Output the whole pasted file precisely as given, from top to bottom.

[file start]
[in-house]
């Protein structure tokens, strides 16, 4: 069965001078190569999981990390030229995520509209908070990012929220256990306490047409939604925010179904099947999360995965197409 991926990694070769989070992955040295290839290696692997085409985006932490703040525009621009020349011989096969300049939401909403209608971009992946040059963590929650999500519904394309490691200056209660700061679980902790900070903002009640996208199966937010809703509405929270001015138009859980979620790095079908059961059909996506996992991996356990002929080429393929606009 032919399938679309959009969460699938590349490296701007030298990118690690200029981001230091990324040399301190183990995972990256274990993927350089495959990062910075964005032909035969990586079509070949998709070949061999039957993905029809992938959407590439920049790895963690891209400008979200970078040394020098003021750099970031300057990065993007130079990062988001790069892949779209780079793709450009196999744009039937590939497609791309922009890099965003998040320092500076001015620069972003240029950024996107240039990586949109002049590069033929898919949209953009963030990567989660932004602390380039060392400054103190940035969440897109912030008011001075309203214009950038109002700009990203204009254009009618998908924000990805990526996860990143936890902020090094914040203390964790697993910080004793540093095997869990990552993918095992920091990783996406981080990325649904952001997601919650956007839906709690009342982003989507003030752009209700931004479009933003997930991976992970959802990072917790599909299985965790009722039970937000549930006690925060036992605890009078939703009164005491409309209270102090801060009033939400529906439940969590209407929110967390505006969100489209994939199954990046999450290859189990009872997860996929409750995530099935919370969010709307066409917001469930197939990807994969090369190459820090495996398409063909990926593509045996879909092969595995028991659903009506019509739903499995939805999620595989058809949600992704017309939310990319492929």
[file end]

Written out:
[in-house]
């Protein structure tokens, strides 16, 4: 069965001078190569999981990390030229995520509209908070990012929220256990306490047409939604925010179904099947999360995965197409 991926990694070769989070992955040295290839290696692997085409985006932490703040525009621009020349011989096969300049939401909403209608971009992946040059963590929650999500519904394309490691200056209660700061679980902790900070903002009640996208199966937010809703509405929270001015138009859980979620790095079908059961059909996506996992991996356990002929080429393929606009 032919399938679309959009969460699938590349490296701007030298990118690690200029981001230091990324040399301190183990995972990256274990993927350089495959990062910075964005032909035969990586079509070949998709070949061999039957993905029809992938959407590439920049790895963690891209400008979200970078040394020098003021750099970031300057990065993007130079990062988001790069892949779209780079793709450009196999744009039937590939497609791309922009890099965003998040320092500076001015620069972003240029950024996107240039990586949109002049590069033929898919949209953009963030990567989660932004602390380039060392400054103190940035969440897109912030008011001075309203214009950038109002700009990203204009254009009618998908924000990805990526996860990143936890902020090094914040203390964790697993910080004793540093095997869990990552993918095992920091990783996406981080990325649904952001997601919650956007839906709690009342982003989507003030752009209700931004479009933003997930991976992970959802990072917790599909299985965790009722039970937000549930006690925060036992605890009078939703009164005491409309209270102090801060009033939400529906439940969590209407929110967390505006969100489209994939199954990046999450290859189990009872997860996929409750995530099935919370969010709307066409917001469930197939990807994969090369190459820090495996398409063909990926593509045996879909092969595995028991659903009506019509739903499995939805999620595989058809949600992704017309939310990319492929």